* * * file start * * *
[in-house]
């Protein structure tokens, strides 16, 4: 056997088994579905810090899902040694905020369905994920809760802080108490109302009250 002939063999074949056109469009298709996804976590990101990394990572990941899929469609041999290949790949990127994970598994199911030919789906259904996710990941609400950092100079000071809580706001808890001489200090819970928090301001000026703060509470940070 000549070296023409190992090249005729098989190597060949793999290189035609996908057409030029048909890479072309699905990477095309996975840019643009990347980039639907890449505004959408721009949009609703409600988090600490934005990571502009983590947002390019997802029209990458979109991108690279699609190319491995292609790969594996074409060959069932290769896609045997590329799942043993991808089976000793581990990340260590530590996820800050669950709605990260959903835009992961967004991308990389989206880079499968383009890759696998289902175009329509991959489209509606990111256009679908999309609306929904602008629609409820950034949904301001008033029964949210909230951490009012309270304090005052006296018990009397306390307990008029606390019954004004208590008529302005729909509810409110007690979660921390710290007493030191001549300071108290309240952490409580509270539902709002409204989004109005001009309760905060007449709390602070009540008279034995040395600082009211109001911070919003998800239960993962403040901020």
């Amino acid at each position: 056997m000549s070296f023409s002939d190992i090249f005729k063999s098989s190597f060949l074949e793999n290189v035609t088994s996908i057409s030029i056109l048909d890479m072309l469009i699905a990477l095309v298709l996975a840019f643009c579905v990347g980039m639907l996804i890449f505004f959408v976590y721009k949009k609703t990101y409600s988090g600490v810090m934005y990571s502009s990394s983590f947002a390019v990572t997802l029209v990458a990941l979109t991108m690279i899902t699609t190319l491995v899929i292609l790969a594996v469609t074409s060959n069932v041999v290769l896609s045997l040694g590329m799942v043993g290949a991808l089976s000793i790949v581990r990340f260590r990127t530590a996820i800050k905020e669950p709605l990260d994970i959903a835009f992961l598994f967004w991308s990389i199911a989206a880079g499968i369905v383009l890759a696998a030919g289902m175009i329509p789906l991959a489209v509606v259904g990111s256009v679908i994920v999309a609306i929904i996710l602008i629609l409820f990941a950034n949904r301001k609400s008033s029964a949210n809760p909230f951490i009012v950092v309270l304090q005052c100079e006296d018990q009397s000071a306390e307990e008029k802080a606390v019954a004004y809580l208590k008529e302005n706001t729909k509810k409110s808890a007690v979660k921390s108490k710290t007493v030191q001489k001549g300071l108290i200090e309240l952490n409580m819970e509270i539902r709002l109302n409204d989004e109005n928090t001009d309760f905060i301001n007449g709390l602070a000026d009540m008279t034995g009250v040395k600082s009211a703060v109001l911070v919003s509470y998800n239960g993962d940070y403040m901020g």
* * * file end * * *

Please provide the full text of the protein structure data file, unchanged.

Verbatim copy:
[in-house]
């Protein structure tokens, strides 16, 4: 056997088994579905810090899902040694905020369905994920809760802080108490109302009250 002939063999074949056109469009298709996804976590990101990394990572990941899929469609041999290949790949990127994970598994199911030919789906259904996710990941609400950092100079000071809580706001808890001489200090819970928090301001000026703060509470940070 000549070296023409190992090249005729098989190597060949793999290189035609996908057409030029048909890479072309699905990477095309996975840019643009990347980039639907890449505004959408721009949009609703409600988090600490934005990571502009983590947002390019997802029209990458979109991108690279699609190319491995292609790969594996074409060959069932290769896609045997590329799942043993991808089976000793581990990340260590530590996820800050669950709605990260959903835009992961967004991308990389989206880079499968383009890759696998289902175009329509991959489209509606990111256009679908999309609306929904602008629609409820950034949904301001008033029964949210909230951490009012309270304090005052006296018990009397306390307990008029606390019954004004208590008529302005729909509810409110007690979660921390710290007493030191001549300071108290309240952490409580509270539902709002409204989004109005001009309760905060007449709390602070009540008279034995040395600082009211109001911070919003998800239960993962403040901020």
């Amino acid at each position: 056997m000549s070296f023409s002939d190992i090249f005729k063999s098989s190597f060949l074949e793999n290189v035609t088994s996908i057409s030029i056109l048909d890479m072309l469009i699905a990477l095309v298709l996975a840019f643009c579905v990347g980039m639907l996804i890449f505004f959408v976590y721009k949009k609703t990101y409600s988090g600490v810090m934005y990571s502009s990394s983590f947002a390019v990572t997802l029209v990458a990941l979109t991108m690279i899902t699609t190319l491995v899929i292609l790969a594996v469609t074409s060959n069932v041999v290769l896609s045997l040694g590329m799942v043993g290949a991808l089976s000793i790949v581990r990340f260590r990127t530590a996820i800050k905020e669950p709605l990260d994970i959903a835009f992961l598994f967004w991308s990389i199911a989206a880079g499968i369905v383009l890759a696998a030919g289902m175009i329509p789906l991959a489209v509606v259904g990111s256009v679908i994920v999309a609306i929904i996710l602008i629609l409820f990941a950034n949904r301001k609400s008033s029964a949210n809760p909230f951490i009012v950092v309270l304090q005052c100079e006296d018990q009397s000071a306390e307990e008029k802080a606390v019954a004004y809580l208590k008529e302005n706001t729909k509810k409110s808890a007690v979660k921390s108490k710290t007493v030191q001489k001549g300071l108290i200090e309240l952490n409580m819970e509270i539902r709002l109302n409204d989004e109005n928090t001009d309760f905060i301001n007449g709390l602070a000026d009540m008279t034995g009250v040395k600082s009211a703060v109001l911070v919003s509470y998800n239960g993962d940070y403040m901020g």